Derailing Bedlam: A Taste of Tenay Part 2 #fiction #adventure

As usual, here is your warning that this story has cursing, sex (not graphic), innuendo, and violence.  It’s my Rated-R action adventure called Derailing Bedlam.  This is the fourth outing (third official) for Cassidy and Lloyd, so feel free to click on one of the two covers to see how it started.  Each one is 99 cents!

Cover by Jon Hunsinger

Cover Art by Jon Hunsinger

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Transforming Objects With or Without Permission

Fullmetal Alchemist

Changing a living thing comes with a lot of ethical questions even if it’s being done to oneself.  At least, there should be since I do remember one movie had kids turning rodents into cups without any hesitation.  There’s not that much of an issue when your transforming inanimate objects unless you’re shooting for ‘lead into gold’.  It can be a clear ethical problem if the change is being done to harm others, but mostly this is done to achieve a goal.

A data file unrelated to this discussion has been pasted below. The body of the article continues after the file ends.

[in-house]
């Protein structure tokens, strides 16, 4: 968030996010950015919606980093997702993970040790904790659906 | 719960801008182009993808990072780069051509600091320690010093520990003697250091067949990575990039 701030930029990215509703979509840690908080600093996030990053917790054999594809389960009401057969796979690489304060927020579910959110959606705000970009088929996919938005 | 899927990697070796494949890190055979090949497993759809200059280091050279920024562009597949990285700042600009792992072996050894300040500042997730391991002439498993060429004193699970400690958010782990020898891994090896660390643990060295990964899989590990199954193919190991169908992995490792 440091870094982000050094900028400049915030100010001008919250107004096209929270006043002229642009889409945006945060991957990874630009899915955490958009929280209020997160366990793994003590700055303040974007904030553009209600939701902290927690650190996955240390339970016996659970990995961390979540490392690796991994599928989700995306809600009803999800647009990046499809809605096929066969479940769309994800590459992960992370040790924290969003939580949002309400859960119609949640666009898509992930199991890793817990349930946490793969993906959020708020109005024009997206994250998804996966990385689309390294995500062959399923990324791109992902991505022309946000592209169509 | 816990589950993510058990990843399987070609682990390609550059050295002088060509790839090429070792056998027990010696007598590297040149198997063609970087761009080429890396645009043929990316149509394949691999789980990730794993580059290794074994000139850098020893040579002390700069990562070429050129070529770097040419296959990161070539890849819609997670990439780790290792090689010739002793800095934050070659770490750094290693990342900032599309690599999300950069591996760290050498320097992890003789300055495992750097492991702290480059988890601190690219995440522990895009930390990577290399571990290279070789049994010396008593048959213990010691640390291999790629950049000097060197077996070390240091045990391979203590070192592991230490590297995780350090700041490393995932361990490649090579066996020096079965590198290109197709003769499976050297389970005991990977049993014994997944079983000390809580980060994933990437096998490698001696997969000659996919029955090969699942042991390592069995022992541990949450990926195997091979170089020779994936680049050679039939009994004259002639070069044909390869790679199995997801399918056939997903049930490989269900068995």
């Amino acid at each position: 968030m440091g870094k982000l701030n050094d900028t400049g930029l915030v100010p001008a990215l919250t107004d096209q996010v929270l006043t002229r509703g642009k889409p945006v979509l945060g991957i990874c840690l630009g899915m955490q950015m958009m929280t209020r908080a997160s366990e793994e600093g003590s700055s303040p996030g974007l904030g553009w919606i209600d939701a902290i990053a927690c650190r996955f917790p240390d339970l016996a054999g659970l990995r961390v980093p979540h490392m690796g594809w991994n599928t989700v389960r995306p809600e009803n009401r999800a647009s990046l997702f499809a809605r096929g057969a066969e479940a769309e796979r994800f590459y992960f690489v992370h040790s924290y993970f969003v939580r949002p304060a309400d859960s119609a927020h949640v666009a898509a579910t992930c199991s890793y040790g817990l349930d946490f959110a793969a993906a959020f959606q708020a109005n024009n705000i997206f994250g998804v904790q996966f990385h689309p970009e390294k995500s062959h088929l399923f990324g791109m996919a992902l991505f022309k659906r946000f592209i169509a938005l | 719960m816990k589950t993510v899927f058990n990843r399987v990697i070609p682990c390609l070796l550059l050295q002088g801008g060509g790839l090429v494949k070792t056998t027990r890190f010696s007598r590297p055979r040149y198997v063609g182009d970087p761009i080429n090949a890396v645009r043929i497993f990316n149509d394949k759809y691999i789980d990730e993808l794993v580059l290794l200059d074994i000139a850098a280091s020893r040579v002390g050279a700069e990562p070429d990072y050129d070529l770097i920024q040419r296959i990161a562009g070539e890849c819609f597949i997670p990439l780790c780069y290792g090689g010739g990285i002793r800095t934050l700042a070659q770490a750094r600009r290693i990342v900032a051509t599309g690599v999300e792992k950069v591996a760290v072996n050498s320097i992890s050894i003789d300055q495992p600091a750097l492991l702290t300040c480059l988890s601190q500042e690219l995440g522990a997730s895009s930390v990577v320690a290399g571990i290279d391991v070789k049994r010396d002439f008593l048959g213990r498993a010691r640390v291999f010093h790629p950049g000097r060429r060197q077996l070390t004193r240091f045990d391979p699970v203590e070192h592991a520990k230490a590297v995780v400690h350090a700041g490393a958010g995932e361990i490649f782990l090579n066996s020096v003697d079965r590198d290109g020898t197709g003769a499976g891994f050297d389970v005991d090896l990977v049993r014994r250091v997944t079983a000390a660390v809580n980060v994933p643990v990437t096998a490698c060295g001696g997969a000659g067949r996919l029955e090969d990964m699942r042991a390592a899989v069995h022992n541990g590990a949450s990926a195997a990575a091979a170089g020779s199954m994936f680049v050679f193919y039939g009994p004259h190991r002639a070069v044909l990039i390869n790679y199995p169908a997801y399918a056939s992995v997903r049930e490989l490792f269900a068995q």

Now, I was going to categorize this topic like on Monday, but it all comes into the same vein.  Instead, I’m going to give a few tips if you plan on using this power, spell, or whatever in fiction.

  1. Try to keep the materials in the same school or give a reason why it will become something entirely different.  You might see I’m pulling a lot from ‘Fullmetal Alchemist’ in these tips, but the show does it really well.  You can’t change a wooden log into a metal sculpture.  There needs to be a connection in order to place limits on the power.  Otherwise, the character can turn whatever is around into anything, which means they’re never lacking a solution for a problem.  Don’t have a key?  Turn a rock into it.  Lacking a weapon?  Turn your shoe into a high-powered laser with two beverage holders.  It really takes the suspense out of situations.
  2. Amount of material should be equal or at least close to what you end up with.  If you take a regular piece of paper and turn it into a full-sized blimp then you will need to have some explanation.  Maybe the spell combines with a growth enhancement and there’s no reversing it.  It could have a weaker molecular structure, so it will break apart at some point.  Again, you’re trying to create some limitations here and avoiding having a power that unbalances the story.